Hezbollah ‘training Houthis for new terrorist attacks’

Hezbollah ‘training Houthis for new terrorist attacks’
Updated 27 February 2016

Hezbollah ‘training Houthis for new terrorist attacks’

Hezbollah ‘training Houthis for new terrorist attacks’

DUBAI: The Lebanese-based Hezbollah is involved in terrorist activities in Yemen and is planning terror attacks in Saudi Arabia, according to Al Arabiya News Channel.
It said the government in Yemen confirmed that Hezbollah is directly caught up with the war tearing through the country between legitimate forces and terrorists.
The insurgency is being led by Houthis and militias affiliated with former President Ali Abdullah Saleh.
The video cited by Al Arabiya featured a Hezbollah commander referred to as “Abu-Saleh,” who is responsible for training Houthi terrorists. Training revolved around terror operations to be staged in Saudi Arabia in the future.
Also Thursday, Asharq Al-Awsat reported that the rising death toll among Hezbollah cadres in Syria has pushed Tehran toward sending more Iranian troops to the battlefronts there.
A higher number of Iranian Revolutionary Guard Corps (IRGC) troops are now fighting alongside Bashar Assad’s forces, especially after the increase of Hezbollah deaths on Syrian battlefronts.
Citing the Washington Institute for Near East Policy, Asharq Al-Awsat also said that not less than 865 Hezbollah combatants were killed between September 2012 and February 2016 in Syria.
According to the report, Saudi officials said that Iran is using Afghan refugees to fight along with Hezbollah and Assad’s forces in Syria.
Iran sent thousands of Shiite Afghan refugees to fight alongside Iranian troops and Hezbollah. Refugees in Iran are being threatened with deportation back to Afghanistan if they did not join the battle in Syria, said the report.
Thousands of Afghan troops are joining the “A-Fatimiyin” brigade — the second largest group of combatants fighting next to the Assad regime, according to the report.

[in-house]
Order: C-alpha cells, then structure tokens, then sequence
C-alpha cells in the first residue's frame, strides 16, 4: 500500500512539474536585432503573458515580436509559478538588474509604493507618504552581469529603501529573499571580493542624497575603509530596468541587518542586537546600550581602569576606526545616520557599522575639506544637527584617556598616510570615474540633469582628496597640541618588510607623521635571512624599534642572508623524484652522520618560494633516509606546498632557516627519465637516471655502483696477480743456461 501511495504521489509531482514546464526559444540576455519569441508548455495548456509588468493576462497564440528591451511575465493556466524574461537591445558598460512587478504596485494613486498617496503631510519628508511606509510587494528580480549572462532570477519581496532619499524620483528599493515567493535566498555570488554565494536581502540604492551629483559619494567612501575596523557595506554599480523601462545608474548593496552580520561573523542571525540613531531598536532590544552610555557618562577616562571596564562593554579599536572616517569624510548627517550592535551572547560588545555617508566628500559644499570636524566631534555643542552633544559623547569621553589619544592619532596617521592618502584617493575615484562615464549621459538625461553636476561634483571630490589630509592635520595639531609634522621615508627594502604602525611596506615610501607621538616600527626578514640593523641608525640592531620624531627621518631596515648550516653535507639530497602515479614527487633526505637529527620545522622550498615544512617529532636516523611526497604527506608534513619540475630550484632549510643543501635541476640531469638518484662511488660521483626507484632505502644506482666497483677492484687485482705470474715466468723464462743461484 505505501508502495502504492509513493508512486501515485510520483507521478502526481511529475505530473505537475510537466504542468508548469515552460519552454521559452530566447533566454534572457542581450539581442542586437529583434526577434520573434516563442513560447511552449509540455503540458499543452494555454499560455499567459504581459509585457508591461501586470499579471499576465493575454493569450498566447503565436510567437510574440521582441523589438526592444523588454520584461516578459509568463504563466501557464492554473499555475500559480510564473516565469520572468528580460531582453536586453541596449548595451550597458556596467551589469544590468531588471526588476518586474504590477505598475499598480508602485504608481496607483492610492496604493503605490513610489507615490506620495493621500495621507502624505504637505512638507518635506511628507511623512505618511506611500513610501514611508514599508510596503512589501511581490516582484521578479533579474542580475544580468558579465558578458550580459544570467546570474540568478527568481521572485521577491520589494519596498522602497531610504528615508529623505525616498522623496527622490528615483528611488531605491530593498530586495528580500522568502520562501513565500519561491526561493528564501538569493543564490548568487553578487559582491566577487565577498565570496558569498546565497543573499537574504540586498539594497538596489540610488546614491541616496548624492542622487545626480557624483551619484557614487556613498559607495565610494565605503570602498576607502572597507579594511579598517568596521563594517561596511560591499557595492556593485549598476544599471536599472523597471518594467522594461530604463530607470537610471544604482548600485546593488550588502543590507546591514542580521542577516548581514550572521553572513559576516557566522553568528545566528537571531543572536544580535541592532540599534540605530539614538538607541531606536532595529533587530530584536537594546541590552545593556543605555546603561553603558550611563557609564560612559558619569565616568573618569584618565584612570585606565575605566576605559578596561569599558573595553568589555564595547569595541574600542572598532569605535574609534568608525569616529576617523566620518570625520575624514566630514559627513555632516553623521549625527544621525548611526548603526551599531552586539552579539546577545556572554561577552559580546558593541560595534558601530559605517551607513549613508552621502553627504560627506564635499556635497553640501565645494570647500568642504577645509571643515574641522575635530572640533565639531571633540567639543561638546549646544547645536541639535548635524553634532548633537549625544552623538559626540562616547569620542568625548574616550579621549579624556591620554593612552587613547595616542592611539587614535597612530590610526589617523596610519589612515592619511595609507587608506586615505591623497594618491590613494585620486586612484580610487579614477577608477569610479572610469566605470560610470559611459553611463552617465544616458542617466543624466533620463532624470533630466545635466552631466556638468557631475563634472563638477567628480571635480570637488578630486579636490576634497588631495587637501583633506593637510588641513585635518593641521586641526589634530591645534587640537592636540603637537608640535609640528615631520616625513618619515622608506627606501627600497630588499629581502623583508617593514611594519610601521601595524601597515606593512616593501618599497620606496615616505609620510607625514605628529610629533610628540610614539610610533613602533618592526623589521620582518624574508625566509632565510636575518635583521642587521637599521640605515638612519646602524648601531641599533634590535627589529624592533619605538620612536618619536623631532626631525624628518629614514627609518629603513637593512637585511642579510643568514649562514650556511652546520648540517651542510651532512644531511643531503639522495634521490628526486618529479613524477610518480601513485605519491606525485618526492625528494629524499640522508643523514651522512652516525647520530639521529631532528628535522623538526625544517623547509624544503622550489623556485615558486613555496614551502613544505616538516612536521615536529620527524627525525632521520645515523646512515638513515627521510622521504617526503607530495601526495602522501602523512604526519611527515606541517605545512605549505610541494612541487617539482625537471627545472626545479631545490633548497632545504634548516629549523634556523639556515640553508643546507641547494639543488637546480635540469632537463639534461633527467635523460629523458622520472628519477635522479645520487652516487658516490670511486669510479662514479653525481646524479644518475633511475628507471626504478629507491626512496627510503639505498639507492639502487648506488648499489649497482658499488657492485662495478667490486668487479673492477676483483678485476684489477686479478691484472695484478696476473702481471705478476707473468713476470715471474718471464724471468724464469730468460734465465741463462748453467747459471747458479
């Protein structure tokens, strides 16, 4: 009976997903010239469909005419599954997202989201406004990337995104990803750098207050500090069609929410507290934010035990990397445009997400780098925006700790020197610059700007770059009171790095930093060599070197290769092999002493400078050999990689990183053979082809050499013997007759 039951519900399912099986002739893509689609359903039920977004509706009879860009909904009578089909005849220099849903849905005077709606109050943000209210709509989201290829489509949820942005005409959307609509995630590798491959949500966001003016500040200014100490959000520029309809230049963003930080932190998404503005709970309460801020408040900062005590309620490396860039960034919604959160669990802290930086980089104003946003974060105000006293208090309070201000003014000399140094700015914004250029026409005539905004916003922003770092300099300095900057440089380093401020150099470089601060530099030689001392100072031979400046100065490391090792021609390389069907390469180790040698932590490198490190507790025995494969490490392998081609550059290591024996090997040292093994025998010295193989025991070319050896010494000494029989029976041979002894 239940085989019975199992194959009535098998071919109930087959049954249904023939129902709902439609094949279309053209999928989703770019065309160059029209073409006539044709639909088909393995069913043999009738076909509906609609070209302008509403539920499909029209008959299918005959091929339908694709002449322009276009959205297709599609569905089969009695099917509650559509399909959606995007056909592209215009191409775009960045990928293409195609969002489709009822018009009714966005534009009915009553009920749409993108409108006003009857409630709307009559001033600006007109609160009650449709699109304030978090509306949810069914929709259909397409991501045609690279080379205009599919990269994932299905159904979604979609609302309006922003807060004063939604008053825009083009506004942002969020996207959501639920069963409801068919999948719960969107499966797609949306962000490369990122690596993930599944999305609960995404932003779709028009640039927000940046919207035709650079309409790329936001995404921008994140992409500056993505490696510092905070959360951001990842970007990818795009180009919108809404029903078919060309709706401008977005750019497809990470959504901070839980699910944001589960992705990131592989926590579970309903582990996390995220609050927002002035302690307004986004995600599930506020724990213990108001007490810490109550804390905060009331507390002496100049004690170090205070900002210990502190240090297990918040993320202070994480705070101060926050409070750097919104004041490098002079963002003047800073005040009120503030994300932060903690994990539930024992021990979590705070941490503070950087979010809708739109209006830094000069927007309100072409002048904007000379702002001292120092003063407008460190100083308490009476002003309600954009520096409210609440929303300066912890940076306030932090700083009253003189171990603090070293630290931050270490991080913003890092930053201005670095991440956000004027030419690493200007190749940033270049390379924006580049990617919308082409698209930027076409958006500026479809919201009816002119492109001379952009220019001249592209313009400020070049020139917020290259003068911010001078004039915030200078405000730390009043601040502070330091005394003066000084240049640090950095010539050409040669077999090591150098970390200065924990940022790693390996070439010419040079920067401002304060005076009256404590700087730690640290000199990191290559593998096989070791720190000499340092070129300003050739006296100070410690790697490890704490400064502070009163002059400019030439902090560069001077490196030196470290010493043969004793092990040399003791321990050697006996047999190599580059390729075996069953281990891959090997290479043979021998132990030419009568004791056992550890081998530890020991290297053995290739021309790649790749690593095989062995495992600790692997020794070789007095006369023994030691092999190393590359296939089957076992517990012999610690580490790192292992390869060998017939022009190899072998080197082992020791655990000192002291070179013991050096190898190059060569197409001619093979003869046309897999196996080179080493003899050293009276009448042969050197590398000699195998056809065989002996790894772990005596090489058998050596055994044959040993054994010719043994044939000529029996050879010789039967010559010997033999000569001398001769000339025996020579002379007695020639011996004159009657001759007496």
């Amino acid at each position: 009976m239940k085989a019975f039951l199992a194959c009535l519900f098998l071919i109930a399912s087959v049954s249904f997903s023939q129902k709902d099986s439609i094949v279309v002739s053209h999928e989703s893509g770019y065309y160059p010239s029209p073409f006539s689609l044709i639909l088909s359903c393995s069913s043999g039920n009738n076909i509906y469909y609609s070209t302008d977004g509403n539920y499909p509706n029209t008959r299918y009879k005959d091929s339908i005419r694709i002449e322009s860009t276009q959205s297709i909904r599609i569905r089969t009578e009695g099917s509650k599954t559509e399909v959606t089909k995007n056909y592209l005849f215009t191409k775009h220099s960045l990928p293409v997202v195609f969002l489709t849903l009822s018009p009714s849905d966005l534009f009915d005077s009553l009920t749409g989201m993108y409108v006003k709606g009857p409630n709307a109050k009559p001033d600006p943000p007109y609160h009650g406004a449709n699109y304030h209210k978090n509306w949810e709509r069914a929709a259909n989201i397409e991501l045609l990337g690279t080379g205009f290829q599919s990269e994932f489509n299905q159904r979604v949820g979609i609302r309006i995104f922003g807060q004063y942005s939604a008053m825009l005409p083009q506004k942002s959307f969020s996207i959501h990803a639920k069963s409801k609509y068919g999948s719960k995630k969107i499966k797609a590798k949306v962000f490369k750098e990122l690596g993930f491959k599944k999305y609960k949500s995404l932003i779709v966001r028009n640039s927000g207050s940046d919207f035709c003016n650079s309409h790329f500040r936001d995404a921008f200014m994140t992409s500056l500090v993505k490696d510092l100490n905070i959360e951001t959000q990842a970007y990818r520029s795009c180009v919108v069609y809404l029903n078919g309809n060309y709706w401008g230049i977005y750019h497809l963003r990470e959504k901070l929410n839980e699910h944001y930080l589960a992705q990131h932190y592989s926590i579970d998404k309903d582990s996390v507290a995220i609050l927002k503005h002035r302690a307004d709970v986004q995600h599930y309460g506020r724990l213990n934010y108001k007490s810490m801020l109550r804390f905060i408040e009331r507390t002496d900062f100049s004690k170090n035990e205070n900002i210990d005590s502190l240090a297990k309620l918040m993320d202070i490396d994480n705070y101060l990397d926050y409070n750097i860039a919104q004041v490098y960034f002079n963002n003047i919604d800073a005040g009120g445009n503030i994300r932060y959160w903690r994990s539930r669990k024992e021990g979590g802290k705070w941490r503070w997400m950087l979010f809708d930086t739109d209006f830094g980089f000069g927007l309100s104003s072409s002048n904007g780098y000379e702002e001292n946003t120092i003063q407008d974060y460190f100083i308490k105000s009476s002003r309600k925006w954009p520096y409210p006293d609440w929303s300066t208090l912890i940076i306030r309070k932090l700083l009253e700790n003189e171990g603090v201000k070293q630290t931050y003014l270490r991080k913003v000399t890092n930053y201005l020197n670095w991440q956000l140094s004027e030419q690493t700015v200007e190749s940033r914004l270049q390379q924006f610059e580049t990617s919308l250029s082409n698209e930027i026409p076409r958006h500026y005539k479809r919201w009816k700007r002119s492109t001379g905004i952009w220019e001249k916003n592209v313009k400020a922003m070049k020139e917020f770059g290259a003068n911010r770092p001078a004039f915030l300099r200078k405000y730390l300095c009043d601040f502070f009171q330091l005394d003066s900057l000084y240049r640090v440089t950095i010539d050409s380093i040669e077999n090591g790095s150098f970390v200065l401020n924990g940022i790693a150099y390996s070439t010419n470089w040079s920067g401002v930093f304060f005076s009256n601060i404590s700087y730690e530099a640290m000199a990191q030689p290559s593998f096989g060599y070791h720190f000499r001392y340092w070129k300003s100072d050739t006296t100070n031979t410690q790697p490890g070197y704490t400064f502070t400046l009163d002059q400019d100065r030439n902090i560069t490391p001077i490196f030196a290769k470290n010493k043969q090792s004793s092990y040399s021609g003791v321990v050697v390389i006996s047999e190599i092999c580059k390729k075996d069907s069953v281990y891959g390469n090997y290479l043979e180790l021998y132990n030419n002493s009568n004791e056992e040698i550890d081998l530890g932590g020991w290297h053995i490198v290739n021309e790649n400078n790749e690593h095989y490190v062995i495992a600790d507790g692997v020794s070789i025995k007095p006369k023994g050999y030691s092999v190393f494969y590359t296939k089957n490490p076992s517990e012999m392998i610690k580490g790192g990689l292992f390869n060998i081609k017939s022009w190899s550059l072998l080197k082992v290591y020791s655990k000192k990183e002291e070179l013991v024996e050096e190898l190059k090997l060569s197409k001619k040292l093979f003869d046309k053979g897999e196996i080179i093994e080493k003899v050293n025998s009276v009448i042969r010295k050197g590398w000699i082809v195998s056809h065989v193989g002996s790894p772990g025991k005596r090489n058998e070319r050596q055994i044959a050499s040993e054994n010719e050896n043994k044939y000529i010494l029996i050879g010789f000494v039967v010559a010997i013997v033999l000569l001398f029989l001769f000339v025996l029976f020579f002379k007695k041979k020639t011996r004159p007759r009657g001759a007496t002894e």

An Iranian agency recently gave details of 68 Iranian soldiers killed last month in brawls against the Syrian opposition. Most of them died in Aleppo’s northern rural areas, Asharq Al-Awsat reported.


Saudi Arabia’s first COVID-19 vaccine set for clinical trials

Saudi Arabia’s first COVID-19 vaccine set for clinical trials
Updated 16 min 56 sec ago

Saudi Arabia’s first COVID-19 vaccine set for clinical trials

Saudi Arabia’s first COVID-19 vaccine set for clinical trials
  • It will go through rigorous testing and several trial stages before it is approved for use by the Saudi Food and Drug Authority

RIYADH: Preclinical studies on the first Saudi vaccine against COVID-19 have been completed.

Professor of epidemiology Dr. Iman Almansour, who heads the team of researchers working on the vaccine at the Institute for Research and Medical Consultations (IRMC), affiliated with Imam Abdulrahman Bin Faisal University (IAU), confirmed to Arab News on Friday that the studies were complete, and said clinical trials would begin as soon as “the proper approvals” had been given.

She did not specify when that is expected to happen.

The Ministry of Education is financing the team’s project. The team’s research paper has been published in the peer-reviewed journal Pharmaceuticals.

According to the published paper, the vaccine has so far proven effective, when used on animals, in eliciting antibodies that will target the virus. “The vaccine is given to the body to build protein inside cells, which stimulate the body to produce immunity specific to the S antigen,” Dr. Almansour explained.

Dr. Turki Almugaiteeb, director of Healthcare and Life Sciences at RPD Innovations, which runs the National Vaccine and Biomanufacturing Center, told Arab News: “There is a great focus on the results of medical research because of the pandemic. Research can play a great role in developing a vaccine that can be adopted and further developed in the future. We can say that the Kingdom has a strong infrastructure, which can help produce and manufacture a national vaccine.”

Both Almugaiteeb and Almansour stressed that the experimental vaccine will need to go through rigorous testing and several trial stages before it is approved for use by the Saudi Food and Drug Authority.

Prof. Nasser Al-Aqeeli, the deputy minister of education for research and innovation, said the ministry supported programs at the Kingdom’s universities with more than SR500 million ($133.3 million) in 2020.